Tribe receives $200,000 Wildlife Grant

by May 26, 2011Front Page, NEWS ka-no-he-da0 comments

     The U.S. Fish and Wildlife Service announced on Wednesday, May 25 more than $7 million in Tribal Wildlife Grants that will go to 37 Native American Tribes in 16 states to fund a wide range of conservation projects.  The Eastern Band of Cherokee Indians will receive $200,000 for a Wildlife Action Plan Development and Implementation. 

     “Tribal lands provide important habitat for hundreds of species across the nation, and Tribal Wildlife Grants are a critical tool to help conserve them,” said Service Acting Director Rowan Gould. “These projects reflect our commitment to collaboration with Native American tribes and to our collective efforts to conserve fish, wildlife and plants for present and future generations.”

     More than $54 million has gone to Native American tribes through the Tribal Wildlife Grants program since 2003, providing support for 335 conservation projects administered by participating Federally-recognized tribes.  The grants provide technical and financial assistance for the development and implementation of projects that benefit fish and wildlife resources and their habitat, including non-game species.  

     The grants have enabled tribes to develop increased management capacity, improve and enhance relationships with partners (including state agencies), address cultural and environmental priorities and heighten tribal students’ interest in fisheries, wildlife and related fields of study.  Some grants have been awarded to support recovery efforts for threatened and endangered species.

     The Eastern Band of Cherokee Indians in North Carolina possesses a rich cultural history interwoven with the diversity of species native to the southern Appalachian Mountains. The flora and fauna found on the Cherokee tribal lands support ancient subsistence traditions and a complex spiritual connection to the landscape.  In partnership with the Fish and Wildlife Service, the Cherokee have greatly enhanced their understanding of the modern pressures brought about through development, invasive species, and habitat degradation.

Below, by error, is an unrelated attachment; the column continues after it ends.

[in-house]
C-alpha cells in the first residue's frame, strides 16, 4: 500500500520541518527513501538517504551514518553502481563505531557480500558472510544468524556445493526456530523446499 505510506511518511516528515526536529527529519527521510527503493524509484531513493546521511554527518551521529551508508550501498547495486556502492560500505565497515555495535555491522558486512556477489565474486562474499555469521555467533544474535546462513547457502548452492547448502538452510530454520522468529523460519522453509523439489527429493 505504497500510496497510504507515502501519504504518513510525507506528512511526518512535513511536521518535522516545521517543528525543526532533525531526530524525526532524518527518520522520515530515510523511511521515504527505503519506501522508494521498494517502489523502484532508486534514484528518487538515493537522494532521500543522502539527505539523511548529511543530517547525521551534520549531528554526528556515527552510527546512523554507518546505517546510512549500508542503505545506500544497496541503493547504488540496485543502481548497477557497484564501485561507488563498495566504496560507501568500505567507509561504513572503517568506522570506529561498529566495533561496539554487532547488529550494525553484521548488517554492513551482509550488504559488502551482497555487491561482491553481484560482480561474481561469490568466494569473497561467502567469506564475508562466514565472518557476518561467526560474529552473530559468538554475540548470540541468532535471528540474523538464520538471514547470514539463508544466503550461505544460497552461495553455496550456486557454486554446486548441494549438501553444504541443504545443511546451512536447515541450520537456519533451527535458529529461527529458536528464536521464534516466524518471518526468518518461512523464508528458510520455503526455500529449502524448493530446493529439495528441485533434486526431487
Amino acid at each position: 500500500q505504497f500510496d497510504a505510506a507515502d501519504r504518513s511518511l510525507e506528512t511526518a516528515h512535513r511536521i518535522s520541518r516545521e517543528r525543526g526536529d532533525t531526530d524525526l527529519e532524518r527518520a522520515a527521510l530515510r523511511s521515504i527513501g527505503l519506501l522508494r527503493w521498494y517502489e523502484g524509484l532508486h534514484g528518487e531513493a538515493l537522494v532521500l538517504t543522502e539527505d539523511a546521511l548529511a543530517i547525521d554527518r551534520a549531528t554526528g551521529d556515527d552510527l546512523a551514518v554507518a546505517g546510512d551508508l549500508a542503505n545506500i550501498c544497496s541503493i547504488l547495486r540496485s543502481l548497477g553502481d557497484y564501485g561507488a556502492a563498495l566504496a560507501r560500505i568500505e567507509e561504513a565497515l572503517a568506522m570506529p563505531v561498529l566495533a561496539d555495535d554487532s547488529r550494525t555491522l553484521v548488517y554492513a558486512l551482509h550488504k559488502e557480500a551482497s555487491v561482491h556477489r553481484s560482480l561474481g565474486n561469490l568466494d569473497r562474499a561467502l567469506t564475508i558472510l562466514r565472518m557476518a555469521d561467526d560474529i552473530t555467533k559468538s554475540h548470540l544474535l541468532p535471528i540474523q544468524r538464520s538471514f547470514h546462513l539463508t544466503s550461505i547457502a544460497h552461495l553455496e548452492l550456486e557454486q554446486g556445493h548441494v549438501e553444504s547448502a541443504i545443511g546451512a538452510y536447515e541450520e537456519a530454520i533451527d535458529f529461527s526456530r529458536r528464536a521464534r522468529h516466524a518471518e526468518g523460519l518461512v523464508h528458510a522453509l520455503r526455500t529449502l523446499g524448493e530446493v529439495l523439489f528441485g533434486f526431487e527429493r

The Wildlife Action Plan Tribal Grant supports the Tribe in sustaining ecosystem integrity and conserving native aquatic and terrestrial species and their associated habitats by building on this knowledge.  With this award, the Tribe will build its ability to manage and conserve their precious fish and wildlife resources through long range integrated resource management planning. They will maintain viable populations of game and non-game species and manage their associated habitat to enhance game species. Finally, the Tribe will sustain and restore native fish populations of cultural and conservation concern.

     The grants are provided exclusively to federally-recognized Indian tribal governments and are made possible under the Related Agencies Appropriations Act of 2002 through the State and Tribal Wildlife Grant program. The Request for Proposals for the 2012 grant cycle will be open until September 2, 2011.  For more information and a TWG Application Kit, visit